February 9, 2008 - Stroom Den Haag - After Neurath: The Global Polis
February 9, 2008

After Neurath: The Global Polis

the invitation card showing a detail of the ‘Historical Table’ (1935) by Rudolf Steiger, Wilhelm Hess, Georg Schmidt

After Neurath: The Global Polis
February 10 – April 6, 2008

Hogewal 1-9
2514 HA The Hague
The Netherlands
Opening hours: Wednesday-Sunday 12-5 pm
T +31-70 3658985
info [​at​] stroom.nl


Otto Neurath (1882 -1945) is a long-neglected giant in the history of the Information Age. He was a philosopher who despised academic philosophy, a museum director who hated conventional museums and a city planner who was critical of the city. He was especially eager to promote participatory forms of democratic exchange (he wanted to create a ‘global polis’). The exhibition ‘After Neurath: The Global Polis’ looks at how he attempted to do so in disciplines as varied as architecture, urbanism, graphic design and planning. It concentrates on Neurath’s collaborations with Cornelis van Eesteren, Le Corbusier, Margarete Schütte-Lihotzky, Paul Otlet, and other seminal modernists, and tries to raise the question of what a global public space could mean today. The exhibition is part of Stroom’s ‘After Neurath’ programme, which focuses on the historical background and the actual relevance of Otto Neurath.

The exhibition is structured in three ‘acts’. The first act, ‘The Communal City’, examines Neurath’s role in Vienna’s extraordinary ‘self-help’ cooperative settlement movement, which inspired tremendous optimism in architects and planners. The second act, ‘The World City’, examines Neurath’s efforts to internationalize mass education and social enlightenment through collaborations with Paul Otlet, Le Corbusier and others. The third act, ‘The Functional City’, looks at his work with the Congrès Internationaux d’Architecture Moderne (CIAM) and the planner and architect Cornelis van Eesteren specifically. This section explores Neurath’s struggles with the mass media and modernist architecture on the eve of the rise of fascism in Europe. It also raises deeper questions about the links between culture and politics today.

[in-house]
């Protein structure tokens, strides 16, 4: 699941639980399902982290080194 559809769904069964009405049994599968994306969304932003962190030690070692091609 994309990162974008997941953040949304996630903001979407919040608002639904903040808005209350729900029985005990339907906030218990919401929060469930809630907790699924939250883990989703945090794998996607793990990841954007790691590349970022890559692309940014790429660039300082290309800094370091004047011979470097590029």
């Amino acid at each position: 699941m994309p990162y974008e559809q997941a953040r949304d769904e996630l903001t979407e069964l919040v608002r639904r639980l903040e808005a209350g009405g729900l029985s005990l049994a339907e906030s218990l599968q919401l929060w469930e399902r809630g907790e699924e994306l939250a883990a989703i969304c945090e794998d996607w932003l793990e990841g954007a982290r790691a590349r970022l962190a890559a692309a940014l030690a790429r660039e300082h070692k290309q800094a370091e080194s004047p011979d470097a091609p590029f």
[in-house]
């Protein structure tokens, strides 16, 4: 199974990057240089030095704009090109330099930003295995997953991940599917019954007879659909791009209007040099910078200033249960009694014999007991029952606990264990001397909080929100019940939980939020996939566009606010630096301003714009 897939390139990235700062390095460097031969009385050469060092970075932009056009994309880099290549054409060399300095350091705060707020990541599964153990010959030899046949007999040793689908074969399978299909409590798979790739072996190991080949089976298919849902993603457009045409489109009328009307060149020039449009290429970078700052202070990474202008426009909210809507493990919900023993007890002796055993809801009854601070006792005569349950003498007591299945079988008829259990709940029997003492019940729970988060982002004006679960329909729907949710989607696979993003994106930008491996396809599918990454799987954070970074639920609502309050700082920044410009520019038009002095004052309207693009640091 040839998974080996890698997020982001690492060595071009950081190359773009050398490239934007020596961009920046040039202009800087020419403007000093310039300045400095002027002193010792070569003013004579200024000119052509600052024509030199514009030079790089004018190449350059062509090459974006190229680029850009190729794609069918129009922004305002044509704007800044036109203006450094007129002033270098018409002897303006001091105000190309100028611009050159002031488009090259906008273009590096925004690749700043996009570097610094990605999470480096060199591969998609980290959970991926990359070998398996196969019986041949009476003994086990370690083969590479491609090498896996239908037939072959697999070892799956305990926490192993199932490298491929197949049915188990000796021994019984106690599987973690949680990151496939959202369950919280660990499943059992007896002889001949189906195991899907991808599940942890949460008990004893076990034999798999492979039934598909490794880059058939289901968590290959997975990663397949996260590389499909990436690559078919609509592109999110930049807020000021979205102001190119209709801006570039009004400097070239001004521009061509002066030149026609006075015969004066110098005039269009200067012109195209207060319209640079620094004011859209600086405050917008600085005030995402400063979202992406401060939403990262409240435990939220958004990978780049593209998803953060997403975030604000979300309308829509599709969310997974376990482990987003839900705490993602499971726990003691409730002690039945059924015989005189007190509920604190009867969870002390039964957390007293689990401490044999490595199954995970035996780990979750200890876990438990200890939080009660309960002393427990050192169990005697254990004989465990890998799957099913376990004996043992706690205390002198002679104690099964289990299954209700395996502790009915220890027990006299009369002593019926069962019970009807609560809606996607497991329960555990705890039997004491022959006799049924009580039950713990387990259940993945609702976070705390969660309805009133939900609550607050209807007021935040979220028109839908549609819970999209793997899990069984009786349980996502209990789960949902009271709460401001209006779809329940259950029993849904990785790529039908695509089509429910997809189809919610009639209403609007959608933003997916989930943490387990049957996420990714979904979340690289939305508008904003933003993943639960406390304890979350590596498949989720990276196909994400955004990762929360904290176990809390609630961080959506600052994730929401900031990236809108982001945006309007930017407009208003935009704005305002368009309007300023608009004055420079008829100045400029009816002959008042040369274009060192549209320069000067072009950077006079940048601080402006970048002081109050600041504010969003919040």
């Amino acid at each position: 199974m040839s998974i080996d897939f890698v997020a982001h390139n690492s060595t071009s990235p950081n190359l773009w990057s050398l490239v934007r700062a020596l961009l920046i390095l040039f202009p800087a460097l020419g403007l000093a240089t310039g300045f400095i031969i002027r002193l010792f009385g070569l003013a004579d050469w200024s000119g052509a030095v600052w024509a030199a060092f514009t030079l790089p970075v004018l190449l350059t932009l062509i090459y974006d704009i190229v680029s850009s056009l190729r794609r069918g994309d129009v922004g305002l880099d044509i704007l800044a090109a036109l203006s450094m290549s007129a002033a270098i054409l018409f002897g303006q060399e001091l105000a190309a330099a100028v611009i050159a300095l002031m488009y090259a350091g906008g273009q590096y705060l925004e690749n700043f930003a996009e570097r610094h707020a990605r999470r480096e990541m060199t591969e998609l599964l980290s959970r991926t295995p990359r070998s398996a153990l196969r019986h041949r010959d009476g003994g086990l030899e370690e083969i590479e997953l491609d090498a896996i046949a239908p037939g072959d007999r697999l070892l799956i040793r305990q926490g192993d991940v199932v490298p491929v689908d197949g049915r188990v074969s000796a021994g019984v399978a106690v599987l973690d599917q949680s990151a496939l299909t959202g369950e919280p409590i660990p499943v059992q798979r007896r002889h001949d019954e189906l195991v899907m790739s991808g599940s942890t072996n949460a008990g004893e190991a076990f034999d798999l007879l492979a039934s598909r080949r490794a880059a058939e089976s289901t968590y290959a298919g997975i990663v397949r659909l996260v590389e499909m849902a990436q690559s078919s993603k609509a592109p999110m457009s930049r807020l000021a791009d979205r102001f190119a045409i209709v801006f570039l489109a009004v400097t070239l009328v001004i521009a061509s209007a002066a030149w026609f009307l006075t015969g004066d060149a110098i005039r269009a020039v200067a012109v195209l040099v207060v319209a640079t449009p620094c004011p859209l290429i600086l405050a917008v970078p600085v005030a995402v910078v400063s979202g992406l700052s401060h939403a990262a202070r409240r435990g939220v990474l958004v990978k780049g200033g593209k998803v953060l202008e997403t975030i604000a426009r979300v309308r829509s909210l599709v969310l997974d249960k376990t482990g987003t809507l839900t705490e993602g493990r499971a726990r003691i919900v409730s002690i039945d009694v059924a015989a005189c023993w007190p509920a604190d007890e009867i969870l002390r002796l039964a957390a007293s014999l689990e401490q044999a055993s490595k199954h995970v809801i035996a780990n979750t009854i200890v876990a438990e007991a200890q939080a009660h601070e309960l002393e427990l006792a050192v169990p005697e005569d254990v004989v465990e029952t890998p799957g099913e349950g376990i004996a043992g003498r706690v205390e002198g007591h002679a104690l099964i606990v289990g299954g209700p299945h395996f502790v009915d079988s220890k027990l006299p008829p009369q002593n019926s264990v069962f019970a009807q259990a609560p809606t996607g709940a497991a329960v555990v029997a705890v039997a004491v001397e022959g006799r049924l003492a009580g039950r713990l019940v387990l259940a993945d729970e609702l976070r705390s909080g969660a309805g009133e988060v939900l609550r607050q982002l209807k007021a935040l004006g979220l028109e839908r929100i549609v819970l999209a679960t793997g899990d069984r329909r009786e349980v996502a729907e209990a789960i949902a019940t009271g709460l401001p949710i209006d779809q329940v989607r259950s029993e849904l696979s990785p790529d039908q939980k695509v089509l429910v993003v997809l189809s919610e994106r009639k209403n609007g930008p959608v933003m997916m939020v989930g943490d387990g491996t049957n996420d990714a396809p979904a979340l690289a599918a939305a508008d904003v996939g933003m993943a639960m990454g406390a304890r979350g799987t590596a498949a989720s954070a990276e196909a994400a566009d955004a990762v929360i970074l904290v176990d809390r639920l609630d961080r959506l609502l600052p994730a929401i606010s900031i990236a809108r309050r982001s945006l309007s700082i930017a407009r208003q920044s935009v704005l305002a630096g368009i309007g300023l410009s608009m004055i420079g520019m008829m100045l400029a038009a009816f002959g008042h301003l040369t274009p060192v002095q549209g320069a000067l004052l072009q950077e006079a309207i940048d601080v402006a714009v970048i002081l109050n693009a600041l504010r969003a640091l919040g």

The show includes a combination of graphic charts, brochures, posters, portfolios, films and models. One of the signature pieces in the exhibition is a 5-meter-long ‘Historical Table’ which shows the development of the city -from prehistoric cave to modern metropolis. The CIAM architects Rudolf Steiger and Wilhelm Hess made it in 1935 in collaboration with Georg Schmidt for an exhibition at the Stedelijk Museum in Amsterdam. It was shown for one day before it was taken down by exhibition organizers who feared political persecution. This is the first time it has been shown in Holland since.

The exhibition is curated by Nader Vossoughian, Assistant Professor of Architecture at the New York Institute of Technology and author of the publication ‘Otto Neurath. The Language of the Global Polis’ (NAi Publishers, in collaboration with Stroom Den Haag, 2008).

Exhibition design: Project Projects, New York.

The exhibition is made possible in part by: Mondriaan Foundation; Casema Culture Fund; NAi Rotterdam; Eidgenössische Technische Hochschule Zürich (Switzerland); University of Reading (UK); Wienbibliothek im Rathaus, Vienna (Austria); Imperial War Museum (UK); Universität für angewandte Kunst (Vienna), Fondation Le Corbusier (F); Mundaneum (Mons, Belgium).

Stroom Den Haag
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